Uber Q1 FY2022 Results

Last week, Uber announced the earnings results of Q1 FY2022 and the numbers show that its operation continues to recover well after Covid-19 disruptions. Here are the highlights:

  • Gross Bookings: Gross Bookings increased by 35% to $26.5 billion
  • Mobility & Delivery Gross Bookings: Mobility saw 58% in Gross Bookings while Delivery had a 12% YoY growth
  • Revenue: Revenue rose by 136% to $6.8 billion. Total revenue was boosted by the acquisition of Transplace. Nonetheless, Mobility and Delivery revenue grew by 195% and 44% respectively
  • Net loss: While net loss was an astounding $5.9 billion, $5.6 of which came from the loss in value of equity investments in other companies. Loss from operation stood at $482 million, down from $1.5 billion a year ago
  • Free Cash Flow: FCF for the quarter was -$47 million, up from -$682 million a year ago. Uber’s operation cash flow was $15 million, up from -$611 million in Q1 FY2021

For Q2 FY2022, forecast Gross Bookings is between $28.5 to $29.5 billion, resulting in growth of 30% to 35%, on top of the 114% growth booked in Q2 last year. The company also expects to generate positive free cash flow for the full year of 2022. Investors and analysts must love the forecast by Uber as the drop in its stock price last week was much less severe than Lyft’s. And they should like what they see from Uber, especially when we dig into the numbers a bit more.

As mentioned above, revenue growth outpaced gross bookings growth in both Mobility and Delivery. Mobility take-rate hit 23.5% in Q1, back to the pre-pandemic levels, and it’s still short of the long-term target of 25% set on Investor Day 2022. Delivery has seen a steadily increasing take-rate for the past 3 years, reaching 18% in Q1 FY2022, which is already higher than the target of 15%. Delivery is a highly competitive space with the presence of heavyweights such as DoorDash or Instacart. I wonder if this heightened take-rate will remain stable or if Uber will reduce its cut to attract and retain merchants.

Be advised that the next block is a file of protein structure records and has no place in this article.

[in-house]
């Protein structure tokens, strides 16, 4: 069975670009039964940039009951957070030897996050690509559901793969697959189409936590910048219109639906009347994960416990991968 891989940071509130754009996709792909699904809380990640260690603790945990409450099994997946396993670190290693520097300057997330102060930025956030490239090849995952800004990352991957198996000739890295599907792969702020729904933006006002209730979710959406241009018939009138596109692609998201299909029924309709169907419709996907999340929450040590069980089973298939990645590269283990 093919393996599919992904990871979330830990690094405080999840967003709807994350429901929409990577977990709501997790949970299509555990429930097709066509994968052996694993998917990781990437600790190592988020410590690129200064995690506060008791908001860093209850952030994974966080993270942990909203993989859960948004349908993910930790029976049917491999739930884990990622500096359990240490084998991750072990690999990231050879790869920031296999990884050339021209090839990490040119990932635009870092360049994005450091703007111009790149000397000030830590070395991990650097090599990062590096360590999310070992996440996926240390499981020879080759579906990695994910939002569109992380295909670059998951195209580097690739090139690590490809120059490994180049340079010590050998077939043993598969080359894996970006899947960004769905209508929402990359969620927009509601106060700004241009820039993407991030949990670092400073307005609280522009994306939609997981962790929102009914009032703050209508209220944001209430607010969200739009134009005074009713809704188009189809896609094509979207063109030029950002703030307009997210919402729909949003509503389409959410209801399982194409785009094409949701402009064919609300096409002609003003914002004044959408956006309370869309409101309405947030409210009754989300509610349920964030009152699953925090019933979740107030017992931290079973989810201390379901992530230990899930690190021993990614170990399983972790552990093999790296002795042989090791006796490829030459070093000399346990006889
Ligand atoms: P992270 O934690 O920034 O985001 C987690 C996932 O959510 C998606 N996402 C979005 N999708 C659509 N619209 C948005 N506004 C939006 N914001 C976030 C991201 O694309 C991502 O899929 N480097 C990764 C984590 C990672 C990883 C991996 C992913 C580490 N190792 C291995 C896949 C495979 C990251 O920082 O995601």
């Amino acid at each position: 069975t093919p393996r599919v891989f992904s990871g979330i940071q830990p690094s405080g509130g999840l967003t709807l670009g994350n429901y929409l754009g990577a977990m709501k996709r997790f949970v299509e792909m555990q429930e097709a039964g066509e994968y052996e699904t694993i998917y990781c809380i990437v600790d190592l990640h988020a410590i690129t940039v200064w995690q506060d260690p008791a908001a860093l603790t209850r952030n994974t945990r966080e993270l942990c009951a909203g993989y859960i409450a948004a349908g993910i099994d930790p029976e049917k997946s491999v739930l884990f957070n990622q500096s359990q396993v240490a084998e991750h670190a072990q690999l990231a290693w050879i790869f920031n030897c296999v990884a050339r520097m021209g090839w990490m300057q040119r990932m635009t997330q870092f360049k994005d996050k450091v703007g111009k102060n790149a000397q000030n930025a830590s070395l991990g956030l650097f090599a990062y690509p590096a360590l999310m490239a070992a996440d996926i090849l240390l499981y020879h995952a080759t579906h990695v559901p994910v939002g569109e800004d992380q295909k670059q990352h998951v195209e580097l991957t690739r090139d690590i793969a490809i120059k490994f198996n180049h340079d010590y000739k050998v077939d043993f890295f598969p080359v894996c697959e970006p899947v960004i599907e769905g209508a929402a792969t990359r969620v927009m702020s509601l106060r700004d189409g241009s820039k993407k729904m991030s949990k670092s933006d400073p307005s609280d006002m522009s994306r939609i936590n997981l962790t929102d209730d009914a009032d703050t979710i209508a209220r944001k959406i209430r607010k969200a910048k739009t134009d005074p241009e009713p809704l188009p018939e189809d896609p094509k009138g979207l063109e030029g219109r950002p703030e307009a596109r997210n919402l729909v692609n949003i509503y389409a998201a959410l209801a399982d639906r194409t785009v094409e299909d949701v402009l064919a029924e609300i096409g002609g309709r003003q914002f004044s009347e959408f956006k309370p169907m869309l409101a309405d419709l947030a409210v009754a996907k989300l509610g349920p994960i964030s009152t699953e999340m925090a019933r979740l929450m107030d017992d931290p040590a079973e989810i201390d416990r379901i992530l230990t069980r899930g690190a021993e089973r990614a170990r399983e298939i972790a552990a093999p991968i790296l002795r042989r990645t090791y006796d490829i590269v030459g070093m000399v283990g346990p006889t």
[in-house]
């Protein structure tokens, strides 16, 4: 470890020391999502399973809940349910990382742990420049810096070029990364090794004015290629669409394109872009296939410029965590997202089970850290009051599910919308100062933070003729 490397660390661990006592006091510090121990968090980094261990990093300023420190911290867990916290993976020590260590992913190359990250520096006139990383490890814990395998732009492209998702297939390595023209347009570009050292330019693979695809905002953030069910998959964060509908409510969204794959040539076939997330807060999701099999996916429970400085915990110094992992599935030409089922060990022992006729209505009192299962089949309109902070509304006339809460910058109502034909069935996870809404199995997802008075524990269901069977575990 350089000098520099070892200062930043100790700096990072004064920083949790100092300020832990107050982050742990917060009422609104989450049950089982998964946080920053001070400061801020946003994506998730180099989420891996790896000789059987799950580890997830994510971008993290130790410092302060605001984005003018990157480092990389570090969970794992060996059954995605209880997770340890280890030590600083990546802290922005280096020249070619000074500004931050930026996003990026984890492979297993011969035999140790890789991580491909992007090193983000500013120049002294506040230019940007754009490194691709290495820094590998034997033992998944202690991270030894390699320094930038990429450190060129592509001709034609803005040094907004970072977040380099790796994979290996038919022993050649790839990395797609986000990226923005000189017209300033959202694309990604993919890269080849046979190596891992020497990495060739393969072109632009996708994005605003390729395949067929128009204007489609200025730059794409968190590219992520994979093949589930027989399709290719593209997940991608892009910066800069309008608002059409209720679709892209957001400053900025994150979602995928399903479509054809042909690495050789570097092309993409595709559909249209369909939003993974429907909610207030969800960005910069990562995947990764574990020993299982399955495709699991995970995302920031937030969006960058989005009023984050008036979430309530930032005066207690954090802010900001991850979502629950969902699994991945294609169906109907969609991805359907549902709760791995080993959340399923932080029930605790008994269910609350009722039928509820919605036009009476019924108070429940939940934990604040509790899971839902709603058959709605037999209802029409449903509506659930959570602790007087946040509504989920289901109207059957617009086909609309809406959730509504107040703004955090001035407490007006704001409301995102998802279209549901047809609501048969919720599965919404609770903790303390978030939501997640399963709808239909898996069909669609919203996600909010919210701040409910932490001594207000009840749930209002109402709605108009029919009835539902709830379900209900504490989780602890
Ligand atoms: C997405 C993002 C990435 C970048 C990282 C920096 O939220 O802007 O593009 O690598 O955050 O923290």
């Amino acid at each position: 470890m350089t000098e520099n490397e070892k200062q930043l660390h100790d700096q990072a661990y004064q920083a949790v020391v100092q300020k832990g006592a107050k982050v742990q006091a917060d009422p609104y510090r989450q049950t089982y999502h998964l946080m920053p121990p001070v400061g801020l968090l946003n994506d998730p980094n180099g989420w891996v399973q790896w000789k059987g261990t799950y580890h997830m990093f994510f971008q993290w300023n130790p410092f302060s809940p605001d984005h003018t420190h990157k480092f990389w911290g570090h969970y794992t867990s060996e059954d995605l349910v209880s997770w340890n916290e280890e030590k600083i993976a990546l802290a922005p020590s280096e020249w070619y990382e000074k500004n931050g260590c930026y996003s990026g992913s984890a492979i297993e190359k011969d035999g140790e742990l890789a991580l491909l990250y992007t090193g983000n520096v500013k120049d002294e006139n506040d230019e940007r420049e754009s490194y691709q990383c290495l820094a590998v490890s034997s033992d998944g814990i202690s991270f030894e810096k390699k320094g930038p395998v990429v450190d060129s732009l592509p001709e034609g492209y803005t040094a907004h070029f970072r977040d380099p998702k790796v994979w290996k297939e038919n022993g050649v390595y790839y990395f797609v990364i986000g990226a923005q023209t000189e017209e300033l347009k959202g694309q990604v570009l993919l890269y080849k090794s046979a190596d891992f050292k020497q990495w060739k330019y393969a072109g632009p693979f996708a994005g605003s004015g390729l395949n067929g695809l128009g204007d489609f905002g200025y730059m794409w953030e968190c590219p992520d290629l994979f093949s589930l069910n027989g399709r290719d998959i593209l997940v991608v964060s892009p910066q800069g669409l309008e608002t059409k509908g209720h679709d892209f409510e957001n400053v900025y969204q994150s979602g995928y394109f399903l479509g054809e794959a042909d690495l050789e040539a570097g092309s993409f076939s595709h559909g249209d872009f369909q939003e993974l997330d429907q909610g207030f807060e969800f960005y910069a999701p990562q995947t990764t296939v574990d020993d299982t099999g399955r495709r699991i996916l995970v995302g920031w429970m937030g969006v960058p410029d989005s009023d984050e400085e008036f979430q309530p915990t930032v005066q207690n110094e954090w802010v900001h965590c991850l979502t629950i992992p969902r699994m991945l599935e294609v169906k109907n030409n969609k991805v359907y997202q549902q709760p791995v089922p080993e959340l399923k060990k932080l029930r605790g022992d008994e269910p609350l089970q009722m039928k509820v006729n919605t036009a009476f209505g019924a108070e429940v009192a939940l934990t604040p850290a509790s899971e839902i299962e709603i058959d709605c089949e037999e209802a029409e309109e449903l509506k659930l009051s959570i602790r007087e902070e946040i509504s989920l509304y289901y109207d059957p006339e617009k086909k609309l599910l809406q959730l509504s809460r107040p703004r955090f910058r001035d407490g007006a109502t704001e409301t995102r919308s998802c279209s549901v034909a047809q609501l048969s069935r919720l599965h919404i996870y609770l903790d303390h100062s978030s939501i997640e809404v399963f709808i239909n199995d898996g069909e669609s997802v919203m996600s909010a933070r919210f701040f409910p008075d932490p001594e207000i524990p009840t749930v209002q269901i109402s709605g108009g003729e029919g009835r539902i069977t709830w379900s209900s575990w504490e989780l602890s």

Uber's take rates

The good news for Uber is that such an increase in revenue didn’t come at the expense of profitability. Mobility’s adjusted EBITDA margin came back to the 2019 levels while Delivery’s was positive for two consecutive quarters in a row. Last quarter saw Freight become adjusted EBITDA profitable for the first time in the company’s history. Since the management team forecast to have positive FCF for the whole year, this trend seems to become a norm moving forward, rather than a fluke. Furthermore, the Fed plans to have more rate hikes in the coming months to curb inflation. At a time like this, companies will do well to demonstrate to investors that they can generate profits. To that end, Uber is in the pole position to reach profitability in an industry whose unit economics have long been questioned.

Uber Delivery adjusted EBITDA
Uber Mobility Adjusted EBITDA Margin